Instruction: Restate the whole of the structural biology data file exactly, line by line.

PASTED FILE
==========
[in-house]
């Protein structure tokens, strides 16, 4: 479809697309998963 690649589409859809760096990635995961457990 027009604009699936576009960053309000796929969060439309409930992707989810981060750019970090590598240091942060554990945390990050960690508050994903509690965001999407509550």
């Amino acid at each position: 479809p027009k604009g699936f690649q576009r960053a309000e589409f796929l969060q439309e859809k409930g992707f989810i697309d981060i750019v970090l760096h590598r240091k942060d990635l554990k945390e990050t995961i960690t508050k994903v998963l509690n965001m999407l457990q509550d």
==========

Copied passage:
[in-house]
């Protein structure tokens, strides 16, 4: 479809697309998963 690649589409859809760096990635995961457990 027009604009699936576009960053309000796929969060439309409930992707989810981060750019970090590598240091942060554990945390990050960690508050994903509690965001999407509550």
């Amino acid at each position: 479809p027009k604009g699936f690649q576009r960053a309000e589409f796929l969060q439309e859809k409930g992707f989810i697309d981060i750019v970090l760096h590598r240091k942060d990635l554990k945390e990050t995961i960690t508050k994903v998963l509690n965001m999407l457990q509550d």